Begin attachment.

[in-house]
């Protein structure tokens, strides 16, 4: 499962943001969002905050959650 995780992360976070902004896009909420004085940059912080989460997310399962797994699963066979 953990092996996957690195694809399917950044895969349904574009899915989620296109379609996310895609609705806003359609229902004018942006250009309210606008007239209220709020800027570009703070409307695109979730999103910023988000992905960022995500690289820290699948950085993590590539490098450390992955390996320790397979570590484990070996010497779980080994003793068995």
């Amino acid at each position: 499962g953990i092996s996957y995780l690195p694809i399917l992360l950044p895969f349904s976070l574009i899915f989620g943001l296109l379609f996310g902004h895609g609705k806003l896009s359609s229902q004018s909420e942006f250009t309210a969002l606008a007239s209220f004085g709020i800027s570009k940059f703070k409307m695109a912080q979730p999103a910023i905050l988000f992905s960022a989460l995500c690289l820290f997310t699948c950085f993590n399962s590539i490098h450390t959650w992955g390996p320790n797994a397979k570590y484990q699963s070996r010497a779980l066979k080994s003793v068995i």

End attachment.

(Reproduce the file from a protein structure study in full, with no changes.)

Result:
[in-house]
């Protein structure tokens, strides 16, 4: 499962943001969002905050959650 995780992360976070902004896009909420004085940059912080989460997310399962797994699963066979 953990092996996957690195694809399917950044895969349904574009899915989620296109379609996310895609609705806003359609229902004018942006250009309210606008007239209220709020800027570009703070409307695109979730999103910023988000992905960022995500690289820290699948950085993590590539490098450390992955390996320790397979570590484990070996010497779980080994003793068995």
């Amino acid at each position: 499962g953990i092996s996957y995780l690195p694809i399917l992360l950044p895969f349904s976070l574009i899915f989620g943001l296109l379609f996310g902004h895609g609705k806003l896009s359609s229902q004018s909420e942006f250009t309210a969002l606008a007239s209220f004085g709020i800027s570009k940059f703070k409307m695109a912080q979730p999103a910023i905050l988000f992905s960022a989460l995500c690289l820290f997310t699948c950085f993590n399962s590539i490098h450390t959650w992955g390996p320790n797994a397979k570590y484990q699963s070996r010497a779980l066979k080994s003793v068995i």